The massive victory of the Aam Admi Party (AAP) in the Delhi elections has brought a curious mix of readings and reactions. While observers note how its success was secured by a huge swell of support from the city’s poor, AAP leaders insist on their ‘all class’ appeal. If at all a class angle is admitted, they hasten to clarify that it is free from ‘class struggle’. The ‘common man’ (aam admi) increasingly takes on the avatar of the savarna middle class in its leaders post election discourse as they dream of positioning it as THE future all India party of the centre. Its concerns are middle class. Its responses and solutions are middle class. Yet it is now tasked with administering a part of the Indian state, which definitely is not middle class.
The wisdom of becoming realistic will in due course stifle the romanticism of that conveniently vague sense of justice belonging to its core, class, constituency and replace it with the hard headed logic of serving the powers that be; the poor be dammed. Secrets coming out from squabbles among its leaders indicate that this won’t be long in coming. This is not the first time this was seen. It certainly won’t be the last either. Even then, AAP’s victory should be taken note of for several reasons. The drubbing given to the BJP has, in its severity, given a new breath to the opposition, both outside and inside that party. Among them, the internal one demands keen notice. We will be seeing the contention of Modi, now ‘secular’, with what is being cleverly posed as fringe elements of the fascist Parivar. Thus, with a lead butcher of minorities himself anointed the protector of ‘secularism’, the terms of discourse itself is being shifted dangerously closer to the Sangh’s core theme of Brahmanic fascism.
AAP’s victory is notable in the total absence of any such awareness among the parliamentary parties, jubilant over the BJP’s defeat and the victory of their version of ‘secularism’. The AAP in fact lends itself to the furthering of the Parivar’s overall designs when it gloats over its apparent success in smothering all dalit, minority, gender dialogues with a single voice, that of a ‘citizenry’. The distance from here to the unifacial Hindu the Parivar seeks to impose is not very far. The AAP is posed and seen by some as alternative politics. Not in the sense of being opposed to the existing parliamentary paradigm, but as a different way of working it out, and thus, as an alternate to revolutionary Maoist politics. It is, at times, characterised as an example of a new type of movement emerging all over the world that is not bent on overthrowing capitalism, but rather seeks to expand its space, to force it to be more inclusive and live up to its foundational promises of ‘equality, fraternity and justice’.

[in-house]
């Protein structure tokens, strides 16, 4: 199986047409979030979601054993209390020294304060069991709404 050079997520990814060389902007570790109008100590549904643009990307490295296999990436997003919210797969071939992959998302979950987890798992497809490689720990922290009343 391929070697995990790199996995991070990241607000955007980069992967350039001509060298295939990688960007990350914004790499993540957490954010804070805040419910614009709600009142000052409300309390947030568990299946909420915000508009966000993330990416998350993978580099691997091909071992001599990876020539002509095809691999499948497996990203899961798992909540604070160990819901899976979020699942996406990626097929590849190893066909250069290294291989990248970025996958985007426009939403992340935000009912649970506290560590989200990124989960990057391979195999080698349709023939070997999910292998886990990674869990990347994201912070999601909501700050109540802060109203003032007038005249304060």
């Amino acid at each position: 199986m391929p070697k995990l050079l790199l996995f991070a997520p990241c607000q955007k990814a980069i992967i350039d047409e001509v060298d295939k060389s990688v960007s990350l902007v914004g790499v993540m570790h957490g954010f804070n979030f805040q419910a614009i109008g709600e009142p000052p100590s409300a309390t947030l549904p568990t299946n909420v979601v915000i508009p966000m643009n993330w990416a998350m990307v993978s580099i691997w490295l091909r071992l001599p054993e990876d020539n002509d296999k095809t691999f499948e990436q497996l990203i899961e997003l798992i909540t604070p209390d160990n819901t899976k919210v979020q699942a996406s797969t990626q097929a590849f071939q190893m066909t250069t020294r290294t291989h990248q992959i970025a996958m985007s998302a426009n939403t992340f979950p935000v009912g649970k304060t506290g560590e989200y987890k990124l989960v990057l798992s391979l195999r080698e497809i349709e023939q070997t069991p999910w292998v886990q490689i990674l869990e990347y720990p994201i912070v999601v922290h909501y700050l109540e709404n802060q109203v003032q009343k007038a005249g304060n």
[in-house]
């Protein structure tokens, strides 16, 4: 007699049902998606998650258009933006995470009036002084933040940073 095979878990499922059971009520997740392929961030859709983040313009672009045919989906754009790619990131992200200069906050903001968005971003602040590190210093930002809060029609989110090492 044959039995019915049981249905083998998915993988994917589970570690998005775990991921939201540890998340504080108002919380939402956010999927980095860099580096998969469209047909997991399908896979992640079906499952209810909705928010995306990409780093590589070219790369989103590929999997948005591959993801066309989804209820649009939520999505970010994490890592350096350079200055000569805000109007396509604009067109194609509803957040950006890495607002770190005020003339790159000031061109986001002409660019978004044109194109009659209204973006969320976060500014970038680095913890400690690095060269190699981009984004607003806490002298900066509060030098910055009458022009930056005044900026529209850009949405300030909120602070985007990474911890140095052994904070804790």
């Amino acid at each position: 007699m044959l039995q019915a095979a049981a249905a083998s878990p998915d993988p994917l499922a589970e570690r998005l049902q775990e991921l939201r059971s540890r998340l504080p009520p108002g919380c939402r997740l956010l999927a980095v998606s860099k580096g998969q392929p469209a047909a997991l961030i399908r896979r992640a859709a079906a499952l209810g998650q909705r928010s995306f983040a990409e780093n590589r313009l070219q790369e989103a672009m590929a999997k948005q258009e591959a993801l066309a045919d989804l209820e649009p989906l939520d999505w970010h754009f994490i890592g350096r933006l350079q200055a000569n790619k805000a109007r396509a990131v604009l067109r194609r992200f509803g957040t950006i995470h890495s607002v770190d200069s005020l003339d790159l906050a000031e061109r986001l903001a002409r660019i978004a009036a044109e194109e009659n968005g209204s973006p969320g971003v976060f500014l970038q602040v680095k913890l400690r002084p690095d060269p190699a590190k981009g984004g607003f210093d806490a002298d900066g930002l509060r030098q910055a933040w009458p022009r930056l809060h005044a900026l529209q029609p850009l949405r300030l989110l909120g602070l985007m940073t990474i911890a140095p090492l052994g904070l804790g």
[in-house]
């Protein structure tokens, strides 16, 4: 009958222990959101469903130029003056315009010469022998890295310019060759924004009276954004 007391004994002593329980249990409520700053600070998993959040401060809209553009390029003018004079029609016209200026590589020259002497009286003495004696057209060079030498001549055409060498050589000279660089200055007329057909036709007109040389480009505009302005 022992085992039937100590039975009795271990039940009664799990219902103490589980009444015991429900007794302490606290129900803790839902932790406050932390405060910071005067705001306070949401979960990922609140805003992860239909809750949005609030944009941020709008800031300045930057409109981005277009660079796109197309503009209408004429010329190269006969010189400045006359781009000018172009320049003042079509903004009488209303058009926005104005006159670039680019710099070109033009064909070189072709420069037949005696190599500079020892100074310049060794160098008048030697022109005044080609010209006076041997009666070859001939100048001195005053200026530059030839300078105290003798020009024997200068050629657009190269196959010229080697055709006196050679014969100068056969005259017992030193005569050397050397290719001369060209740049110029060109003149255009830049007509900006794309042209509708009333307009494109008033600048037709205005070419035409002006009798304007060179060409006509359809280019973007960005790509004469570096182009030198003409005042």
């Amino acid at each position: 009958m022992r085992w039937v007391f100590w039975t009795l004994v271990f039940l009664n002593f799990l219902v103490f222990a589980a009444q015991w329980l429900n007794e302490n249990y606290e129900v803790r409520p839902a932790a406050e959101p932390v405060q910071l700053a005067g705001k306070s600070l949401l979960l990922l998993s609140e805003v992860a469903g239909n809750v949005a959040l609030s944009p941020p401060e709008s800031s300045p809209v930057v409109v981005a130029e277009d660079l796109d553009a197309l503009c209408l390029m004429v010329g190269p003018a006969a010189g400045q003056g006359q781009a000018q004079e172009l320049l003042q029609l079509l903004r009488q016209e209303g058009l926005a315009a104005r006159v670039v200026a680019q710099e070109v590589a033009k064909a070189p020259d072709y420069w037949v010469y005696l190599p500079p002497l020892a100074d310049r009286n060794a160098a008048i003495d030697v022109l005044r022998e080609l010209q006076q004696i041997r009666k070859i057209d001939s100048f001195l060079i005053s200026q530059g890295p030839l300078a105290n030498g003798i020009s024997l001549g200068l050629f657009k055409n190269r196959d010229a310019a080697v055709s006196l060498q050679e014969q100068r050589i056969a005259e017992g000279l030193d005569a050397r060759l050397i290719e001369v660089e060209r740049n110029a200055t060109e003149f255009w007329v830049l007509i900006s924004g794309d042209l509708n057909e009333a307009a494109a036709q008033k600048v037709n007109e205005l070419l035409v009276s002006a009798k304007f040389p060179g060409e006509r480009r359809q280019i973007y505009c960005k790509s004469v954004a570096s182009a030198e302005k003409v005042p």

Conveniently forgotten in this idealisation is a minor fact of history — the struggle to realise equality and justice, even on the terms of the capitalist system, extends all the way back to its origins. Universal suffrage, that most hailed attribute of the parliamentary system, is itself a product of such struggle. The space of capitalism has been continuously widened. One may expect even more, even while that space is structured, increasingly, by an all pervasive fascisisation of state and society, now legitimised as necessary to safeguard the ‘freedoms’ of capitalism.
However, despite all those struggles, despite the partial gains achieved over centuries, we live in a world where the richest 1 per cent own 48 per cent of the world’s wealth and 80 per cent have to do with just 5.5; not to speak of the indignity of living out lives under multiple relations of oppression and discrimination. Can we settle for less, when these horrors demand nothing less than a thoroughgoing revolution? Indeed, why settle for less?